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The Justice Department saw the first acquittal of a Jan. 6 rioter on the felony obstruction charge.

Joshua Black, of Alabama, was shot in the face by a police projectile while breaching the US Capitol on Jan. 6, 2021. Court documents show him with blood on the side of his face while in the Senate chamber. Afterward, he also allegedly recorded YouTube videos with blood still on his cheek of him, recounting what happened.

“I had accomplished my goal. I pled the blood of Jesus on the Senate floor. You know, I praised the name of Jesus on the Senate floor,” Black said in a video, according to an FBI affidavit. “That was my goal. I think that was God’s goal.”

Following a week-long bench trial, Black was ultimately found not guilty of the charge of obstruction of an official proceeding – a felony that carries a maximum sentence of 20 years, Politico reported. US District Court Judge Amy Berman Jackson ruled Black had a “unique stew in his mind,” making it difficult to determine whether he knew he was breaking the law.

JAN. 6 SEDITIOUS CONSPIRACY TRIAL AGAINST PROUD BOYS BEGINS IN DOJ’S THIRD CASE BRINGING CIVIL WAR-ERA CHARGE

Joshua Black was seen on the Senate floor on Jan. 6, 2021 wearing a red hat, camouflaged jacket and yellow gloves.  Blood is seen on his face after he was shot by a police projectile at the Capitol.

Joshua Black was seen on the Senate floor on Jan. 6, 2021 wearing a red hat, camouflaged jacket and yellow gloves. Blood is seen on his face after he was shot by a police projectile at the Capitol.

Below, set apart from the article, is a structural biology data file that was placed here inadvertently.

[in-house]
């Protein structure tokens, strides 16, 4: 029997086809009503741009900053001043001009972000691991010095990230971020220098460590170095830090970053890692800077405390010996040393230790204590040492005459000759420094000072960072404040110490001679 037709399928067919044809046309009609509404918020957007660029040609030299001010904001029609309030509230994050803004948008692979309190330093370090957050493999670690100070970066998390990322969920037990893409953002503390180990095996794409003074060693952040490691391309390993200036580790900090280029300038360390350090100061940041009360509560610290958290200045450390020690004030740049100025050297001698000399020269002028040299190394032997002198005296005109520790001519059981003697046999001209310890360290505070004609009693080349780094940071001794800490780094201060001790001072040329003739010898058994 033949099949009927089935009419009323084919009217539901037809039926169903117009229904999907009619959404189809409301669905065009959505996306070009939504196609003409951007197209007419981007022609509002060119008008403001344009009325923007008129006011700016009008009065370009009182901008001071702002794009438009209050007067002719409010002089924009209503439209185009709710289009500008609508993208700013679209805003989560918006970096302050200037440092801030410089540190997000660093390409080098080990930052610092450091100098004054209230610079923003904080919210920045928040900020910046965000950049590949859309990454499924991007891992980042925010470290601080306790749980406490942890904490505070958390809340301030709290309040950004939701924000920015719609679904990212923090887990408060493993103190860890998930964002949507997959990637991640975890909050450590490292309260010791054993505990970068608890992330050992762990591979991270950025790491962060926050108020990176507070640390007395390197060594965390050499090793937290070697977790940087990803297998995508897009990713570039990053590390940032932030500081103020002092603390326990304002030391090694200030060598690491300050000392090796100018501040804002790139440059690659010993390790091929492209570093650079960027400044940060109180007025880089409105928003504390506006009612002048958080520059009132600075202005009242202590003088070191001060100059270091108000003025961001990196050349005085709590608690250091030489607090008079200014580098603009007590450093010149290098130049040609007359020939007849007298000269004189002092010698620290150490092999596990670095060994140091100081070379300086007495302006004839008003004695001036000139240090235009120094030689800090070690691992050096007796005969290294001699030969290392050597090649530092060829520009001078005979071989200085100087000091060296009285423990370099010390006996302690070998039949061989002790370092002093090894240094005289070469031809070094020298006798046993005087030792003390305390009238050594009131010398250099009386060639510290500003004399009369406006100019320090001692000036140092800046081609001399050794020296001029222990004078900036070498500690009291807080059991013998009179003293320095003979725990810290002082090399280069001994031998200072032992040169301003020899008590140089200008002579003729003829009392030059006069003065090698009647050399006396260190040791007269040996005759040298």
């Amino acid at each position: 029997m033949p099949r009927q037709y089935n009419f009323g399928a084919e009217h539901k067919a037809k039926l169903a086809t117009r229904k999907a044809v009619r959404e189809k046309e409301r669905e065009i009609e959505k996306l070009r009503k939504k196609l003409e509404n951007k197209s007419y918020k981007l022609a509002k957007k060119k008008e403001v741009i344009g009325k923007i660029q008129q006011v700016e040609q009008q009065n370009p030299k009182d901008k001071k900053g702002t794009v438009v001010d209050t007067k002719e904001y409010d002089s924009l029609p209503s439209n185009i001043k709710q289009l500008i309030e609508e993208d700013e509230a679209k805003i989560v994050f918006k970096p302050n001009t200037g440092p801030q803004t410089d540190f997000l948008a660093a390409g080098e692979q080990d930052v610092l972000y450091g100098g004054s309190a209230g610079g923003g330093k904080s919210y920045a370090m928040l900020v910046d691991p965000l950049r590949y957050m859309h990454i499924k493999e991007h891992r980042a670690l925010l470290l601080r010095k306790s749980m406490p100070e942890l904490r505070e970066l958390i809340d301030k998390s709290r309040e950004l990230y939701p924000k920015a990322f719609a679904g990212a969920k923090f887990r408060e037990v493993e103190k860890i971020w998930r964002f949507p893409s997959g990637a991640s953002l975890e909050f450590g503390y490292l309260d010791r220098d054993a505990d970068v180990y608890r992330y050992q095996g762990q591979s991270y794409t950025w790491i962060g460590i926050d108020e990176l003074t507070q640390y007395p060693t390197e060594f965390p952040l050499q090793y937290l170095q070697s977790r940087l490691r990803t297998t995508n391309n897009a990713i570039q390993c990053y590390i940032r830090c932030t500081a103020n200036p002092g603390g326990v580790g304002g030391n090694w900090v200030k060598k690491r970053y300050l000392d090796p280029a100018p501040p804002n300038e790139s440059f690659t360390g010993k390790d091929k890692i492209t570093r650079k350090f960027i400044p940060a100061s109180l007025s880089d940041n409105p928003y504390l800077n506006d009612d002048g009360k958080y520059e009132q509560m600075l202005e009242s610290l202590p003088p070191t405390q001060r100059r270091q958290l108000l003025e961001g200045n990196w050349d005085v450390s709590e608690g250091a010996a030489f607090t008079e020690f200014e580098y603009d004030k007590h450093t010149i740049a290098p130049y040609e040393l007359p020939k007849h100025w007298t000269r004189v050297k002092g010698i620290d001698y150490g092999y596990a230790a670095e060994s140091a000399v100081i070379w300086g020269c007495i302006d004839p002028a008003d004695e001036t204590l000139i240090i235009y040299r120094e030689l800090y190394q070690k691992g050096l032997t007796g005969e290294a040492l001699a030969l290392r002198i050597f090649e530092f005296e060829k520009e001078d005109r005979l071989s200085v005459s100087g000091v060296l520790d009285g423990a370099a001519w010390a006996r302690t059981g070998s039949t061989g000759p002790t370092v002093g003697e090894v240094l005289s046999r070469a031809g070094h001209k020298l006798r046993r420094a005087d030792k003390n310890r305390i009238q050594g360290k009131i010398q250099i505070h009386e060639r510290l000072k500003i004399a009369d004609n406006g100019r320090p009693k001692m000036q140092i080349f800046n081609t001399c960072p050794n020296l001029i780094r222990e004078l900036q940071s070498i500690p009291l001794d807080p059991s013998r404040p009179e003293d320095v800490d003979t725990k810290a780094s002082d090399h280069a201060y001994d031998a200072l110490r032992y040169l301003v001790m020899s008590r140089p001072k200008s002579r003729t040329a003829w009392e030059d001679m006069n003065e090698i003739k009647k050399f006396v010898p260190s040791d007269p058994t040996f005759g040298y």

(Justice Department)

The judge said prosecutors failed to prove Black’s intent was to disrupt Congress – or even whether Black was familiar with the congressional proceedings occurring that day to certify Joe Biden’s victory over Donald Trump. Jackson argued that some evidence even suggested Black thought the election certification ended by the time he reached the Capitol.

Joshua Black shared YouTube videos recounting his experience entering the Capitol and the Senate floor, according to the FBI.

Joshua Black shared YouTube videos recounting his experience entering the Capitol and the Senate floor, according to the FBI.
(Justice Department)

Black was convicted of other charges over the Jan. 6 riot, including disorderly conduct in a restricted building while carrying a dangerous weapon. That’s a felony that carries a maximum 10-year sentence. Court documents say Black admitted in a YouTube video to carry a knife that day. “I wasn’t planning on pulling it. I just carry a knife because I do. I work outside, and you need knives, you know. I just, you’re not allowed to carry guns in DC, and I don’t like being defenseless,” he said.

Former President Donald Trump's supporters gather on the second anniversary of the US Capitol riot in Washington DC, on January 6, 2023.

Former President Donald Trump’s supporters gather on the second anniversary of the US Capitol riot in Washington DC, on January 6, 2023.
(Celal Gunes/Anadolu Agency via Getty Images)

Axios reported that Black is the first Jan. 6 defendant who reached the Senate floor to be acquitted of obstruction of justice. His sentencing on the other charges is set for May 5.

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As of Jan. 3, 2023, US Attorney General Merrick Garland said more than 950 Defendants have been arrested in nearly all 50 states and the District of Columbia in connection to the Jan. 6. riot at the US Capitol. That includes more than 284 defendants who have been charged with assaulting, resisting, or impeding officers or employees.

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